TIMES SQUARE — At the center of the center of the world stands a former NYPD cop turned executive holding the whole thing together.
Tom Harris, senior vice president for operations of the Times Square Alliance, oversees the day-to-day operation of New York City's most famous intersection. He addresses issues that range from coordinating which companies can hang new billboards when, keeps tabs on the much-heralded $27 million overhaul of Times Square's pedestrian plazas, and personally changes the LED light bulbs inside the red glass steps in Father Duffy Square.
"There's a lot of moving parts here, and we have to grease the wheels when it's necessary, and give a push when it's necessary," said Harris, who arrives to work every morning wearing a suit and tie, but keeps a pair of jeans and a T-shirt at the office for more hands-on tasks. "Every day there's a new problem to solve, and every week or month or so, there's a new high of a problem being solved."
Harris, who will be marking his fifth anniversary at the alliance May 1, has helped shepherd one of the most profound periods of transformation in Times Square. The bow tie was already a major tourist destination by 2008, but it was still searching for its identity.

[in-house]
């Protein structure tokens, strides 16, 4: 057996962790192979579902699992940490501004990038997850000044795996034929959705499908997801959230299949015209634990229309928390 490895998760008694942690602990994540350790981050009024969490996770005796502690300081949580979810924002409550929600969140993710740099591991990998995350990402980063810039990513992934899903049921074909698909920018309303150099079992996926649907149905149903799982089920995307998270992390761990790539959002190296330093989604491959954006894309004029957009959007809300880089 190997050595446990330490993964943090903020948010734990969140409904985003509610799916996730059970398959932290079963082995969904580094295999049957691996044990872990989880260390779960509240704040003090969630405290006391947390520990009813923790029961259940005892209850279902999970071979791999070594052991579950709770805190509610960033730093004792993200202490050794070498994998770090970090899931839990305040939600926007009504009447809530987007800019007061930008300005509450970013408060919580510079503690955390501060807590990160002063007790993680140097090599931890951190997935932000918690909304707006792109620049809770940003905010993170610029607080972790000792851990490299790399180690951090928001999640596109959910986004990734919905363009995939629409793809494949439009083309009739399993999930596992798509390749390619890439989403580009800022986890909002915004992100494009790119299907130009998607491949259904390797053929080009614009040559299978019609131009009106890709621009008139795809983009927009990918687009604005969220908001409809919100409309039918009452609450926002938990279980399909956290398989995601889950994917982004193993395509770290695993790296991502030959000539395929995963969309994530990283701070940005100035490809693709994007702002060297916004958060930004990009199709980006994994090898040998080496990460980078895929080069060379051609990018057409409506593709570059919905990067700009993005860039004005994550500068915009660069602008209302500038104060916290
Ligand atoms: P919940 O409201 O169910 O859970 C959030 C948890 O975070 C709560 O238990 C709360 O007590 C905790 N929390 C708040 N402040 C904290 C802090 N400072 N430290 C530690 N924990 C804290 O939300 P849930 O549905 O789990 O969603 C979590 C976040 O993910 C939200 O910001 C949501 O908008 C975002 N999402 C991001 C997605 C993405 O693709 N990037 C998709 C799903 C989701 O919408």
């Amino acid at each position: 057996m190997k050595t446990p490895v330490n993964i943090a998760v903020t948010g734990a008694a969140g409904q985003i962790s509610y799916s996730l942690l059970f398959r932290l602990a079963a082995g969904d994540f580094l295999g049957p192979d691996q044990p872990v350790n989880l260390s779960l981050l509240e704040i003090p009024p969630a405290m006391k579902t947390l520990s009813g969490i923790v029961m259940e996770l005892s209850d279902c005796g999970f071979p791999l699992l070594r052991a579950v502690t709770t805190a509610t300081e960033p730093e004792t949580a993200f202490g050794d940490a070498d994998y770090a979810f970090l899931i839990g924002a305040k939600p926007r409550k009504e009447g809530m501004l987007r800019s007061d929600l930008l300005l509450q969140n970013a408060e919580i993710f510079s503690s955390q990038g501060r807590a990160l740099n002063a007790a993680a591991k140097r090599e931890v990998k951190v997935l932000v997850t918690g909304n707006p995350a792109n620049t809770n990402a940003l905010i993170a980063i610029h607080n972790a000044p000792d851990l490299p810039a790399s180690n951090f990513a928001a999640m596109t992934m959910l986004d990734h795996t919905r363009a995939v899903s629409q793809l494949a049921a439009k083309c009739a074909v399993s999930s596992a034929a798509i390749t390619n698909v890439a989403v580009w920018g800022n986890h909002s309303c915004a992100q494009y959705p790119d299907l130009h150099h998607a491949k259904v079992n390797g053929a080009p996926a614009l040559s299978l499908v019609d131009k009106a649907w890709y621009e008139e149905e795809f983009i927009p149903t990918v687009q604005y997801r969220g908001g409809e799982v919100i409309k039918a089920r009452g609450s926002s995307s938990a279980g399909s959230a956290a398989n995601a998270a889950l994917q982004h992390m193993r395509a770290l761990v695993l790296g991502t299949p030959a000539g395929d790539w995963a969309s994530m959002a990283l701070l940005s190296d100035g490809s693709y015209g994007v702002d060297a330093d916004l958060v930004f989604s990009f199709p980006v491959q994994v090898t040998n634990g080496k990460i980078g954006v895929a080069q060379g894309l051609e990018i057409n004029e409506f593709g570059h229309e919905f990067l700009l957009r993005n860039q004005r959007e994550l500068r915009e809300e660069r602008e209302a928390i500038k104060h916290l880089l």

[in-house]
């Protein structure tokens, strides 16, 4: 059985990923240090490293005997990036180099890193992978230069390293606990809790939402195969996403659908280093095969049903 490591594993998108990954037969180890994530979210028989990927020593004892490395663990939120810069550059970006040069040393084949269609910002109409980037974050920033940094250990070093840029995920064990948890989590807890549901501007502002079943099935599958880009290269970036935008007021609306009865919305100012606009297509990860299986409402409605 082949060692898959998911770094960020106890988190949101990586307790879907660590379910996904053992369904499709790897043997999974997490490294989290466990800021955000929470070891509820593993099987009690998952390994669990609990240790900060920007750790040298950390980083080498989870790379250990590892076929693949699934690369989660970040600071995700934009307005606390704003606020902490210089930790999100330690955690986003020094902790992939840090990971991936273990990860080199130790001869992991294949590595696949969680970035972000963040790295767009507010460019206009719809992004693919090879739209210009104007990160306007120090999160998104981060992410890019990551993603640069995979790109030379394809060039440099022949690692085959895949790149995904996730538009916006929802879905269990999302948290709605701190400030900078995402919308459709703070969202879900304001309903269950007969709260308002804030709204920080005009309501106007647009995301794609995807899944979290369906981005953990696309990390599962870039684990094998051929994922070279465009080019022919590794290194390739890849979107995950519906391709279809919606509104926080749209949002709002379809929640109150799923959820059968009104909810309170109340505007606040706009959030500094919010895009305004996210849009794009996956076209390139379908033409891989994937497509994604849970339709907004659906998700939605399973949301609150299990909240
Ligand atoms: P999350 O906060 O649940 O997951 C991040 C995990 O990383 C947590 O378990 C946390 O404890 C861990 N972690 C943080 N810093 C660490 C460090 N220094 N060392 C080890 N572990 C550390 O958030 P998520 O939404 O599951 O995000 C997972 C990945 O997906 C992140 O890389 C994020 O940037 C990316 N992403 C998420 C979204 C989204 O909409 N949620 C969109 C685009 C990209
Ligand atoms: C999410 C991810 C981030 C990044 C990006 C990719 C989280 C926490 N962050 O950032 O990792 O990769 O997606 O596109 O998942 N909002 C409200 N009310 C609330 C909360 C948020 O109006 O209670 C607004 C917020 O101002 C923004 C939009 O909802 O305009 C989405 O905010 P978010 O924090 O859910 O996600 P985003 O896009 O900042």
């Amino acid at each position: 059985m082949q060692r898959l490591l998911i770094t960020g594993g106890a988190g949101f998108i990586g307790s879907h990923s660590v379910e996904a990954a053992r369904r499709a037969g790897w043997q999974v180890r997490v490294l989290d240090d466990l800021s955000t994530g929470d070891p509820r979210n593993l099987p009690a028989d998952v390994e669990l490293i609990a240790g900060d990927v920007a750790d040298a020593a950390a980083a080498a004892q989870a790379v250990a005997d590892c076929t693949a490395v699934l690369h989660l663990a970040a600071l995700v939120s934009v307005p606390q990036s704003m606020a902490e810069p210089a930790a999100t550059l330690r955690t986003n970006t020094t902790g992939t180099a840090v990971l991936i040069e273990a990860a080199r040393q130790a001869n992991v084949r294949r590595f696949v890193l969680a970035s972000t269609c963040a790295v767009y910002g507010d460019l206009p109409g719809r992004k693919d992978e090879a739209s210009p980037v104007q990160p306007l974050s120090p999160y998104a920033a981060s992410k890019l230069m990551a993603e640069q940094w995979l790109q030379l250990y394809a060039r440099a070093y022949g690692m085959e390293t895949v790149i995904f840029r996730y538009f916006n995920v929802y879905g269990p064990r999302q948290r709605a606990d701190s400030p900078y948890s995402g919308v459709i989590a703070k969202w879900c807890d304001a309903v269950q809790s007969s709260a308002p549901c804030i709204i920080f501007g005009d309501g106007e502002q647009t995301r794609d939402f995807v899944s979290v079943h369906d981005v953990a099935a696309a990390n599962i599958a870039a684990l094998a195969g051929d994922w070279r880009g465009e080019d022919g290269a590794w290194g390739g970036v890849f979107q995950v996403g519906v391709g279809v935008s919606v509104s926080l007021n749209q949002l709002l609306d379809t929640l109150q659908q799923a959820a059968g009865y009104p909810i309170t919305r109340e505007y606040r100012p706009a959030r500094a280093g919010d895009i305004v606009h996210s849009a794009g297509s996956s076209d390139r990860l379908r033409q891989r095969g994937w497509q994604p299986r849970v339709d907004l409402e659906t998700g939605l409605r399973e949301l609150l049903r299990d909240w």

"Five years ago, if you asked what Times Square was, you couldn’t describe it," Harris said. "It was kind of nebulous. It was two streets that crossed, and there were a lot of signs.
"Now, five years later," he added, "we have Duffy Square, the glass steps, a pedestrian plaza — these anchors for Times Square."
Those features, from the steps to the light posts to new solar-powered recycling- and trash-compactors placed throughout Times Square, are maintained by a phalanx of about 170 sanitation and public safety officers overseen by Harris, who himself once commanded three Brooklyn precincts for the NYPD.
That experience with New York's Finest shows — only three public safety officers have resigned in the years since Harris arrived, and one keeps asking for his job back every six months.
"We have really developed a family here," Harris described.
What's more, when it comes to working with staff or interacting with local business owners and tenants, "I use both my investigatory background and my skills working with people to try to get to the root cause of the problem."
"They come to you with one problem, and that's the surface," he said. "But if you dig, you find there's a root, an underlying problem."
Harris spent more than 23 years with the NYPD, rising from patrolman to inspector. Now living in Pearl River with his wife and two teenage children, he said he hopes to spend another 25 years with the alliance.
"Every day is a challenge. Every day is a new adventure," Harris said.
"I am never bored. I get a great deal of satisfaction," he added. "When I get up in the morning, I love coming to work. I can't wait to get here and face the challenges of the day."